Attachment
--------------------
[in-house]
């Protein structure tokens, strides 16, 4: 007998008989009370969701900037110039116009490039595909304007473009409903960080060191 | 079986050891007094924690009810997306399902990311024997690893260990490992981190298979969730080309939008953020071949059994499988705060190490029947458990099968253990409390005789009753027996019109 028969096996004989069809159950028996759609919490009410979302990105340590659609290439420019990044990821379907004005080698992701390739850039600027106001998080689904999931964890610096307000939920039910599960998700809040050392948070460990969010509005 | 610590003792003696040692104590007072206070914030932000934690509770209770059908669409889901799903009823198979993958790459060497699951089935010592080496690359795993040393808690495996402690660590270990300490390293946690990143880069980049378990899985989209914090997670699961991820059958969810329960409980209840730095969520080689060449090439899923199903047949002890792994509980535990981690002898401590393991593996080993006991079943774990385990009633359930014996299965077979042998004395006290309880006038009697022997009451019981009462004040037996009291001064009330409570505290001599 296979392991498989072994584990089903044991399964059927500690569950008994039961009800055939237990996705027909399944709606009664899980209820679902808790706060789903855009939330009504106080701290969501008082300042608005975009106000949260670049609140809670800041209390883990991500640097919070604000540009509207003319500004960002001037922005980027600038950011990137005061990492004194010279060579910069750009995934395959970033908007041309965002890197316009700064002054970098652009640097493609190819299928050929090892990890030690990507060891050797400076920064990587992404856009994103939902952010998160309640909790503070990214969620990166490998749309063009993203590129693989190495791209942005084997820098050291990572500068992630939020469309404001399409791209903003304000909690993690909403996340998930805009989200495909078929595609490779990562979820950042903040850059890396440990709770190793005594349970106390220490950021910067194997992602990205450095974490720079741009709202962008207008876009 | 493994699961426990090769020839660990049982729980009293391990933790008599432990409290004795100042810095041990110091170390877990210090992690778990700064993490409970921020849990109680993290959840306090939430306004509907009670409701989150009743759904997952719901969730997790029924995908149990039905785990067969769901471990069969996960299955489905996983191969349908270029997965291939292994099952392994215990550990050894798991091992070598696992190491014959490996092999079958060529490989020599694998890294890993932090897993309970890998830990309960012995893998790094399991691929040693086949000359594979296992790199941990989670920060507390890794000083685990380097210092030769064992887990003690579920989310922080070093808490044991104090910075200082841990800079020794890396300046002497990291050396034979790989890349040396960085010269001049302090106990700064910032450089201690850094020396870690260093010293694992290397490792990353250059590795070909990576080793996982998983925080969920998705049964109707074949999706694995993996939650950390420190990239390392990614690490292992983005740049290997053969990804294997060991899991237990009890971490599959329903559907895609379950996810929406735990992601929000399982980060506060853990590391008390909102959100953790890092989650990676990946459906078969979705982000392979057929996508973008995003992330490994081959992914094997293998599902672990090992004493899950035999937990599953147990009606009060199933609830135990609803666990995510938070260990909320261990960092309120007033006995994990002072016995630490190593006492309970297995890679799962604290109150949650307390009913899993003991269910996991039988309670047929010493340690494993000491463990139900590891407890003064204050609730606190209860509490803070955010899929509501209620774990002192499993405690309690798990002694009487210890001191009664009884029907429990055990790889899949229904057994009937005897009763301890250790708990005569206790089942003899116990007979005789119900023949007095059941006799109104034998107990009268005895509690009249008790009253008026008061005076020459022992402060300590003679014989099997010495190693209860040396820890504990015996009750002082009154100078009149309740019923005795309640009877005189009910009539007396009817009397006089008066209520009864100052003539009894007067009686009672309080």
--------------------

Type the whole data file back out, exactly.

[in-house]
């Protein structure tokens, strides 16, 4: 007998008989009370969701900037110039116009490039595909304007473009409903960080060191 | 079986050891007094924690009810997306399902990311024997690893260990490992981190298979969730080309939008953020071949059994499988705060190490029947458990099968253990409390005789009753027996019109 028969096996004989069809159950028996759609919490009410979302990105340590659609290439420019990044990821379907004005080698992701390739850039600027106001998080689904999931964890610096307000939920039910599960998700809040050392948070460990969010509005 | 610590003792003696040692104590007072206070914030932000934690509770209770059908669409889901799903009823198979993958790459060497699951089935010592080496690359795993040393808690495996402690660590270990300490390293946690990143880069980049378990899985989209914090997670699961991820059958969810329960409980209840730095969520080689060449090439899923199903047949002890792994509980535990981690002898401590393991593996080993006991079943774990385990009633359930014996299965077979042998004395006290309880006038009697022997009451019981009462004040037996009291001064009330409570505290001599 296979392991498989072994584990089903044991399964059927500690569950008994039961009800055939237990996705027909399944709606009664899980209820679902808790706060789903855009939330009504106080701290969501008082300042608005975009106000949260670049609140809670800041209390883990991500640097919070604000540009509207003319500004960002001037922005980027600038950011990137005061990492004194010279060579910069750009995934395959970033908007041309965002890197316009700064002054970098652009640097493609190819299928050929090892990890030690990507060891050797400076920064990587992404856009994103939902952010998160309640909790503070990214969620990166490998749309063009993203590129693989190495791209942005084997820098050291990572500068992630939020469309404001399409791209903003304000909690993690909403996340998930805009989200495909078929595609490779990562979820950042903040850059890396440990709770190793005594349970106390220490950021910067194997992602990205450095974490720079741009709202962008207008876009 | 493994699961426990090769020839660990049982729980009293391990933790008599432990409290004795100042810095041990110091170390877990210090992690778990700064993490409970921020849990109680993290959840306090939430306004509907009670409701989150009743759904997952719901969730997790029924995908149990039905785990067969769901471990069969996960299955489905996983191969349908270029997965291939292994099952392994215990550990050894798991091992070598696992190491014959490996092999079958060529490989020599694998890294890993932090897993309970890998830990309960012995893998790094399991691929040693086949000359594979296992790199941990989670920060507390890794000083685990380097210092030769064992887990003690579920989310922080070093808490044991104090910075200082841990800079020794890396300046002497990291050396034979790989890349040396960085010269001049302090106990700064910032450089201690850094020396870690260093010293694992290397490792990353250059590795070909990576080793996982998983925080969920998705049964109707074949999706694995993996939650950390420190990239390392990614690490292992983005740049290997053969990804294997060991899991237990009890971490599959329903559907895609379950996810929406735990992601929000399982980060506060853990590391008390909102959100953790890092989650990676990946459906078969979705982000392979057929996508973008995003992330490994081959992914094997293998599902672990090992004493899950035999937990599953147990009606009060199933609830135990609803666990995510938070260990909320261990960092309120007033006995994990002072016995630490190593006492309970297995890679799962604290109150949650307390009913899993003991269910996991039988309670047929010493340690494993000491463990139900590891407890003064204050609730606190209860509490803070955010899929509501209620774990002192499993405690309690798990002694009487210890001191009664009884029907429990055990790889899949229904057994009937005897009763301890250790708990005569206790089942003899116990007979005789119900023949007095059941006799109104034998107990009268005895509690009249008790009253008026008061005076020459022992402060300590003679014989099997010495190693209860040396820890504990015996009750002082009154100078009149309740019923005795309640009877005189009910009539007396009817009397006089008066209520009864100052003539009894007067009686009672309080």